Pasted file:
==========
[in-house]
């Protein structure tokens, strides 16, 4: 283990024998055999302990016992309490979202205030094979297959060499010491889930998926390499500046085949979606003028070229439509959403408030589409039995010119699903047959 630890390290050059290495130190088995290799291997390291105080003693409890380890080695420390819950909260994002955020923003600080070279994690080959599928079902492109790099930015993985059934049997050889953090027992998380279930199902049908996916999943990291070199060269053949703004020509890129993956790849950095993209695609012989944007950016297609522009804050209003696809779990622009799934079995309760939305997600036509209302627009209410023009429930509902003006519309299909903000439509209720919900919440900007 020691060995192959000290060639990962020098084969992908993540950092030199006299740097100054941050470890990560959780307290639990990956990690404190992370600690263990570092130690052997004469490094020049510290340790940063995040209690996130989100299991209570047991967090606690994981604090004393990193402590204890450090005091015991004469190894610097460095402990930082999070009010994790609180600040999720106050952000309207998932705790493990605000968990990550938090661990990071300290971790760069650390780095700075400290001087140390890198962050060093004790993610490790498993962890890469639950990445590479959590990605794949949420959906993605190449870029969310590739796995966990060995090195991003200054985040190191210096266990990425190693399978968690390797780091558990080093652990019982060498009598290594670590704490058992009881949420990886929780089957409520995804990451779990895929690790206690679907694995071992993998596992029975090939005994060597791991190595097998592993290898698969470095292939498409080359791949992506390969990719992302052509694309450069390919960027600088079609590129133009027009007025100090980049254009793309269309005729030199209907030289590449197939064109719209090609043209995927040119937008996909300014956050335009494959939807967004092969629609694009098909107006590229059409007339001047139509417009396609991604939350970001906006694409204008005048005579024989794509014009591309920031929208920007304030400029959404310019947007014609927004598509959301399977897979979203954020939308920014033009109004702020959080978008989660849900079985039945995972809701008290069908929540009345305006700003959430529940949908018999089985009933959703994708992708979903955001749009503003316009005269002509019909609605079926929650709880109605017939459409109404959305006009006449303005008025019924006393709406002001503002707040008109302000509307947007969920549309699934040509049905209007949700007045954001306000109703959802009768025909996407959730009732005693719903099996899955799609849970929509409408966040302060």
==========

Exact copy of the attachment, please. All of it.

[in-house]
């Protein structure tokens, strides 16, 4: 283990024998055999302990016992309490979202205030094979297959060499010491889930998926390499500046085949979606003028070229439509959403408030589409039995010119699903047959 630890390290050059290495130190088995290799291997390291105080003693409890380890080695420390819950909260994002955020923003600080070279994690080959599928079902492109790099930015993985059934049997050889953090027992998380279930199902049908996916999943990291070199060269053949703004020509890129993956790849950095993209695609012989944007950016297609522009804050209003696809779990622009799934079995309760939305997600036509209302627009209410023009429930509902003006519309299909903000439509209720919900919440900007 020691060995192959000290060639990962020098084969992908993540950092030199006299740097100054941050470890990560959780307290639990990956990690404190992370600690263990570092130690052997004469490094020049510290340790940063995040209690996130989100299991209570047991967090606690994981604090004393990193402590204890450090005091015991004469190894610097460095402990930082999070009010994790609180600040999720106050952000309207998932705790493990605000968990990550938090661990990071300290971790760069650390780095700075400290001087140390890198962050060093004790993610490790498993962890890469639950990445590479959590990605794949949420959906993605190449870029969310590739796995966990060995090195991003200054985040190191210096266990990425190693399978968690390797780091558990080093652990019982060498009598290594670590704490058992009881949420990886929780089957409520995804990451779990895929690790206690679907694995071992993998596992029975090939005994060597791991190595097998592993290898698969470095292939498409080359791949992506390969990719992302052509694309450069390919960027600088079609590129133009027009007025100090980049254009793309269309005729030199209907030289590449197939064109719209090609043209995927040119937008996909300014956050335009494959939807967004092969629609694009098909107006590229059409007339001047139509417009396609991604939350970001906006694409204008005048005579024989794509014009591309920031929208920007304030400029959404310019947007014609927004598509959301399977897979979203954020939308920014033009109004702020959080978008989660849900079985039945995972809701008290069908929540009345305006700003959430529940949908018999089985009933959703994708992708979903955001749009503003316009005269002509019909609605079926929650709880109605017939459409109404959305006009006449303005008025019924006393709406002001503002707040008109302000509307947007969920549309699934040509049905209007949700007045954001306000109703959802009768025909996407959730009732005693719903099996899955799609849970929509409408966040302060």